Grain bin anchors serve a key role in preventing grain bin entrapments for grain handlers who must enter a grain storage structure.

Farmers, grain elevator workers and other grain handlers are exposed to suffocation or engulfment hazards when they enter a grain bin to break up bridged or crusted grain or perform maintenance.

Even though most grain handlers are aware of the dangers and safety protocols, many still improperly enter grain bins and “walk the grain” without the necessary safety equipment that’s required for commercial operations.

The following is a slightly edited excerpt from Grain Bin Anchors: Suitable Designs for Use in Grain Entrapment Prevention Systems by Wayne Bauer.

Grain bin entrapments can be averted if grain handlers adopt standard operating proce­dures before allowing anyone to enter a grain storage structure. These pro­cedures must include locking out the power to the unloading equipment, attaching to an effective anchor point that is managed by a second person and having a written emergency action plan that will be employed if the sys­tem fails.

Grain bin anchors, the foundation of any Grain Entrapment Prevention System (GEPS), serve a key role in preventing grain bin entrapments for grain handlers who – after exhausting all other options — must enter a grain storage structure.

We normally speak of two distinct anchor points with a GEPS:

  • Peak anchors — located above the entrant
  • Side anchors — located at or near the bin entrance

Both are equally important, but we stress the need for future anchor points to be located above the entrant. A rope through the side-access door does little in terms of preventing the entrant from potentially sinking below his waist in the grain. It may be helpful in minimizing the slack in the bin-entry-lifeline, but little else. Peak anchors are designed to support at least 2,000 pounds and line slack should be limited to 12-18 inches.

Other GEPS components include a full-body harness and a properly secured lifeline.

Secured lifeline

A properly secured lifeline must be used for grain bin entry when walking on a sufficient volume of grain that could potentially entrap and/or engulf you or another worker.

According to the Safety and Technical Rescue Association (SATRA), lifelines must be attached to a substantial or “bomb-proof” anchor.

You should never be tempted to attach lifelines to anchors not suitable for life-safety use. Anchors must be able to handle both the static (while working) and the impact (loading system with less than two feet of slack load) during entry into a grain bin. You need a substantial an­chor that will handle a variety of loads depending on the application within your GEPS.

The following should never be used as anchor points:

  • Handrails
  • Ladder rungs
  • Electrical conduit
  • Aeration ducts
  • Spouting

Identifying anchor points

Dr. Carol Jones with the engineering group at Oklahoma State University recommends walking through every facility to identify appropriate anchor points. Jones suggests painting main line anchor points red and belay line anchor points blue, a concept developed jointly by Steve Queen and Bill Harp.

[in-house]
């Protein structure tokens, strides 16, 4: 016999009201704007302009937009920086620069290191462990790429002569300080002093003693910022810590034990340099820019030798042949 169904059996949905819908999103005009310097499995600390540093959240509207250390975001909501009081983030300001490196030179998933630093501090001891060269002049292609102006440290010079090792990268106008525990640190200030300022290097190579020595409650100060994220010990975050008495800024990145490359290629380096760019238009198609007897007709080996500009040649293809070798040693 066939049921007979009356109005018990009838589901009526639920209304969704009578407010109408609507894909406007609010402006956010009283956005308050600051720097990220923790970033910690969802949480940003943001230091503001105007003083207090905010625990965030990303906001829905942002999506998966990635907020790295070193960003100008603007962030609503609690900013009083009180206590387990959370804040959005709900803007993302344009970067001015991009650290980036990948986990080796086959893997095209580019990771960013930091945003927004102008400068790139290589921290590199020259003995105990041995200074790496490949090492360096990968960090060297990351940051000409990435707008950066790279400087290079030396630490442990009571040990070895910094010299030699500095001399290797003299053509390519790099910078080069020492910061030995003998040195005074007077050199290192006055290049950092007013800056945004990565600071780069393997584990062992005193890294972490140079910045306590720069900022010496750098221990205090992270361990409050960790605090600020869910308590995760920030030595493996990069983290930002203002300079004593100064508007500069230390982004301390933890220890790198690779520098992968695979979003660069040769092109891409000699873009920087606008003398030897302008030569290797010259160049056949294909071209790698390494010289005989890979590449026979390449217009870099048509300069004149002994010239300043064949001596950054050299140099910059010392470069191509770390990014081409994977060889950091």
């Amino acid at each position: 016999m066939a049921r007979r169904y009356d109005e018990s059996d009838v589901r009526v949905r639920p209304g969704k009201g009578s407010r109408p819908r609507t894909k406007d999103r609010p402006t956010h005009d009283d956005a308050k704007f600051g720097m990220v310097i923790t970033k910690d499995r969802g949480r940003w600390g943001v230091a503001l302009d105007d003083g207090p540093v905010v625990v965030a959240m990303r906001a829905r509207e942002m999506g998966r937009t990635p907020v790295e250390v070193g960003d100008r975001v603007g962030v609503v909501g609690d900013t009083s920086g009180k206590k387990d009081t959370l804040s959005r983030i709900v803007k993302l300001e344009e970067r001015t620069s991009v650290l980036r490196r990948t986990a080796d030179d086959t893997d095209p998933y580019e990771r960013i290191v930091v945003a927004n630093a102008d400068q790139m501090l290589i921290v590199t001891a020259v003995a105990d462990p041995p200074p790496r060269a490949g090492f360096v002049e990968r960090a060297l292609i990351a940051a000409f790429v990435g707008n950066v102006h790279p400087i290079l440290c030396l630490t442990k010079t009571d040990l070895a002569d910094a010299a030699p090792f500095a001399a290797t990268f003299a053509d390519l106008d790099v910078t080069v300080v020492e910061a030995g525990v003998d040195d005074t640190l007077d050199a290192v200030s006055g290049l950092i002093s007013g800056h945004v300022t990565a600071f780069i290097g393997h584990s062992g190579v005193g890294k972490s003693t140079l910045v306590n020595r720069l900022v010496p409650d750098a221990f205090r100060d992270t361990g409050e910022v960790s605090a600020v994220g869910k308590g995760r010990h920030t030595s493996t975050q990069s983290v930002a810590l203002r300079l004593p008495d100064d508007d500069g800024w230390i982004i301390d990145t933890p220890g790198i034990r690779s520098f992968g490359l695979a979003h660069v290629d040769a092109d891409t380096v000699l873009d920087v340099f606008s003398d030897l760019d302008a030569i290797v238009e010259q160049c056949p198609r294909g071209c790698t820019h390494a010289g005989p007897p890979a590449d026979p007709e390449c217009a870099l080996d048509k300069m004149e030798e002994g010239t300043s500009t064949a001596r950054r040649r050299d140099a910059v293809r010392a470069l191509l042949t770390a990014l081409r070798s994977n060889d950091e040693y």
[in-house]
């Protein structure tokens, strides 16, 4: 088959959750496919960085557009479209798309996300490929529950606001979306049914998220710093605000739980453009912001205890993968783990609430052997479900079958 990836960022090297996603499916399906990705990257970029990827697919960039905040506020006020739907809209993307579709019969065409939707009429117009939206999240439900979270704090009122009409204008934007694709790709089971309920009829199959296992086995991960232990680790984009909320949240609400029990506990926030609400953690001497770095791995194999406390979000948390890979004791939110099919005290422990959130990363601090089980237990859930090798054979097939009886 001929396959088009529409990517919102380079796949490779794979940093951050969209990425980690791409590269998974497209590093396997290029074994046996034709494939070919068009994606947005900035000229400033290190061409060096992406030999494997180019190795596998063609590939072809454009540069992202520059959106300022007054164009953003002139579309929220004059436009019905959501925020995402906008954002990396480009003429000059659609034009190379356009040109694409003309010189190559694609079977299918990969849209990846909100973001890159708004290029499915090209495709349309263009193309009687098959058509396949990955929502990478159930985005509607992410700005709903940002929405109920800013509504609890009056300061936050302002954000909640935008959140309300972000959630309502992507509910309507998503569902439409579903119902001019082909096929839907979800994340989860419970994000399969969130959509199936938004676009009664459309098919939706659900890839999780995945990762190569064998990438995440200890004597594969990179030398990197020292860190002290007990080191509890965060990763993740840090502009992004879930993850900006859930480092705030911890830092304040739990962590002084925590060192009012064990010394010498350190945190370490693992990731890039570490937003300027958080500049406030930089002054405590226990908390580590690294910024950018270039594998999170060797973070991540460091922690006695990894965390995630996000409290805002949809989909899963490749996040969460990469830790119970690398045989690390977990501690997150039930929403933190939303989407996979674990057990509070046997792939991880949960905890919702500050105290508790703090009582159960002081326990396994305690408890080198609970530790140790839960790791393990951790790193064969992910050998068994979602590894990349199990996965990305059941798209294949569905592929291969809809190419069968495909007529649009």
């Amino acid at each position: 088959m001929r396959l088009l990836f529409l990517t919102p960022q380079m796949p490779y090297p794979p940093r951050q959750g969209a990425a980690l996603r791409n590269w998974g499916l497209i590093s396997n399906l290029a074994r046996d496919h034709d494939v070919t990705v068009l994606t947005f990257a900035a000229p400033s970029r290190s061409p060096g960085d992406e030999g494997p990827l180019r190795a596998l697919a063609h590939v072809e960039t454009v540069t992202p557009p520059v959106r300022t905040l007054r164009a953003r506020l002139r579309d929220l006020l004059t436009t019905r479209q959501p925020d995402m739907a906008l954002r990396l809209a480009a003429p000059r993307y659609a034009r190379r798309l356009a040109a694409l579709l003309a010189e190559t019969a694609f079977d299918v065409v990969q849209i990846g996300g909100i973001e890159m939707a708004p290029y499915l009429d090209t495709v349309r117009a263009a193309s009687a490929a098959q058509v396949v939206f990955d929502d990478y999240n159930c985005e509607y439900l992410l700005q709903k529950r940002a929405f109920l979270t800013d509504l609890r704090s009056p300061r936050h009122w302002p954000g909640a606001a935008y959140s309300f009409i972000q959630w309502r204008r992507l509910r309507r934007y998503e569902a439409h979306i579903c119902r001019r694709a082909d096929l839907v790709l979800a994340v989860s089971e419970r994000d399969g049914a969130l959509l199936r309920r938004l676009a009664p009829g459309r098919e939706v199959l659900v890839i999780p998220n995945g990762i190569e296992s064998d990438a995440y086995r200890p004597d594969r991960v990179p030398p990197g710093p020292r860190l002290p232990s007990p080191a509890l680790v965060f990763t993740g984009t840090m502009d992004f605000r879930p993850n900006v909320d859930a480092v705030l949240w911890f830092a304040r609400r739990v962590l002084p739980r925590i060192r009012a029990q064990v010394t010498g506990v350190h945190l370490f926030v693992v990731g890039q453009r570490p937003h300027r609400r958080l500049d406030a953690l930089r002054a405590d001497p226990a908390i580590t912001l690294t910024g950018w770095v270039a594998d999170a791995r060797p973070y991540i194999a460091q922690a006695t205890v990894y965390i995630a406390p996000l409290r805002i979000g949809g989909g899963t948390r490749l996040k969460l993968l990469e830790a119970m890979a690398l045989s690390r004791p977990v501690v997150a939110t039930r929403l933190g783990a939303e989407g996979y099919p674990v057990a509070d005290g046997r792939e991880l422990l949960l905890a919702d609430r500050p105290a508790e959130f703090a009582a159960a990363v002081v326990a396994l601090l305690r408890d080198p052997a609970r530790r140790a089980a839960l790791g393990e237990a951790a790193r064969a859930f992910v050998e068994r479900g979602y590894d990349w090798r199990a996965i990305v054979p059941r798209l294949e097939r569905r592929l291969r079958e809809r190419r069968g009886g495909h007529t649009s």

“This is also a great time to have your local fire department and rescue team accompany you on the walk through, says Jones. Any prior knowledge of a facility increases the effectiveness of their response to an entrapment.”

Load requirements

The load requirements on the anchors will vary depending upon some of the following factors:

  • How many entrants and/or rescuers are tied into the GEPS? What is the total combined weight of these people?
  • Is an anchor located at the peak of the bin or near the side access door?
  • What is the angle of the secured lifeline, in relation to the entrant and anchor?
  • What is the volume, slope and condition of the grain the entrant is walking on?
  • What is the diameter of the bin?
  • How far is the entrant from the anchor?
  • What is a critical angle? How does this affect some of the issues above?

According to SATRA, loads increase dramatically as the angle of your line increases from 45° to 90° to 135° when directed through a pulley at the peak of the bin.

Currently, the American Society of Agricultural and Biological Engineering (ASABE) and steel bin manufacturers are reviewing minimum load requirements for anchors. The focus target is to have a minimum load requirement of 2,000 pounds.

New bins vs. old bins

In recent years, bin roof design and peak loads have changed dramatically. Roof peak load strengths of 50,000-plus pounds and 20 to 30 psf ground snow loads are available today, along with enhanced stiffener designs and sidewall strengths.

It’s not practical to retrofit the 700,000 to 800,000 steel bins that have been built since 1908, many with non-structured roofs. However, this does not mean that older bins will not support a peak anchor. Ideally, the lifeline should be anchored above the entrant to work effectively. Users of these structures should consult with their bin manufacturer, dealer or knowledgeable engineer for assistance with designing an appropriate anchor system.


Make sure your workers know how to use these systems effectively. Follow accepted best management practices mdash; and don’t take short cuts. It could cost you or someone you love their life.

Additional information on securing lifelines is courtesy of the Grain Handling & Safety Coalition (GHSC).

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